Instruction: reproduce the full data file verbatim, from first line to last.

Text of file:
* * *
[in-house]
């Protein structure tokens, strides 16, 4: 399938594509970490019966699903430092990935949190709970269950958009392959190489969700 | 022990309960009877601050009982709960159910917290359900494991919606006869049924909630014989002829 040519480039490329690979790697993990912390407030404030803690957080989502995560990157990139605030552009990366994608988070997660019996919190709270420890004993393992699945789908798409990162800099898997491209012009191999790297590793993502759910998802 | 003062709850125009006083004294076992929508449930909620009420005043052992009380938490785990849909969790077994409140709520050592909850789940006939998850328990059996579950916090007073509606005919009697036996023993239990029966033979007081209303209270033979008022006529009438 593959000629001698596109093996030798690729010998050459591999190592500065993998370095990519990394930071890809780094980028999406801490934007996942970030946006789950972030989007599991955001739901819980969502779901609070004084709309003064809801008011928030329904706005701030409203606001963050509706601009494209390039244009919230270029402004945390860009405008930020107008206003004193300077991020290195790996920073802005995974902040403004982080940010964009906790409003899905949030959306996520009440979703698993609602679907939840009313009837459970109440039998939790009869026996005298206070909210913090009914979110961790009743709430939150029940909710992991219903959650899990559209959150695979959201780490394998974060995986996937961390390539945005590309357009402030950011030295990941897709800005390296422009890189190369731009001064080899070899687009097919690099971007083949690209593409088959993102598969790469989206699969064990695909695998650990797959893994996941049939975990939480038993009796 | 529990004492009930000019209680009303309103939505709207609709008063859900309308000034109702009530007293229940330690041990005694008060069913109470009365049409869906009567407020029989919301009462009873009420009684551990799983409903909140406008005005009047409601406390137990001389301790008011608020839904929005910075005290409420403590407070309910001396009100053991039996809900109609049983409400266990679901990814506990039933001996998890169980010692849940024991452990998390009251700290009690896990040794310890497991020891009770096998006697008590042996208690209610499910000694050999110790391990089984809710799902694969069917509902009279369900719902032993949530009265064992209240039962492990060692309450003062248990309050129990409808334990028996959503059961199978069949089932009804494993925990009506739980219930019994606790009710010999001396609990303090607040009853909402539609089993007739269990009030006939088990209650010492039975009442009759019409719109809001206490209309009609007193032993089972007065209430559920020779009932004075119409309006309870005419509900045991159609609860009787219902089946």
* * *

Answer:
[in-house]
């Protein structure tokens, strides 16, 4: 399938594509970490019966699903430092990935949190709970269950958009392959190489969700 | 022990309960009877601050009982709960159910917290359900494991919606006869049924909630014989002829 040519480039490329690979790697993990912390407030404030803690957080989502995560990157990139605030552009990366994608988070997660019996919190709270420890004993393992699945789908798409990162800099898997491209012009191999790297590793993502759910998802 | 003062709850125009006083004294076992929508449930909620009420005043052992009380938490785990849909969790077994409140709520050592909850789940006939998850328990059996579950916090007073509606005919009697036996023993239990029966033979007081209303209270033979008022006529009438 593959000629001698596109093996030798690729010998050459591999190592500065993998370095990519990394930071890809780094980028999406801490934007996942970030946006789950972030989007599991955001739901819980969502779901609070004084709309003064809801008011928030329904706005701030409203606001963050509706601009494209390039244009919230270029402004945390860009405008930020107008206003004193300077991020290195790996920073802005995974902040403004982080940010964009906790409003899905949030959306996520009440979703698993609602679907939840009313009837459970109440039998939790009869026996005298206070909210913090009914979110961790009743709430939150029940909710992991219903959650899990559209959150695979959201780490394998974060995986996937961390390539945005590309357009402030950011030295990941897709800005390296422009890189190369731009001064080899070899687009097919690099971007083949690209593409088959993102598969790469989206699969064990695909695998650990797959893994996941049939975990939480038993009796 | 529990004492009930000019209680009303309103939505709207609709008063859900309308000034109702009530007293229940330690041990005694008060069913109470009365049409869906009567407020029989919301009462009873009420009684551990799983409903909140406008005005009047409601406390137990001389301790008011608020839904929005910075005290409420403590407070309910001396009100053991039996809900109609049983409400266990679901990814506990039933001996998890169980010692849940024991452990998390009251700290009690896990040794310890497991020891009770096998006697008590042996208690209610499910000694050999110790391990089984809710799902694969069917509902009279369900719902032993949530009265064992209240039962492990060692309450003062248990309050129990409808334990028996959503059961199978069949089932009804494993925990009506739980219930019994606790009710010999001396609990303090607040009853909402539609089993007739269990009030006939088990209650010492039975009442009759019409719109809001206490209309009609007193032993089972007065209430559920020779009932004075119409309006309870005419509900045991159609609860009787219902089946």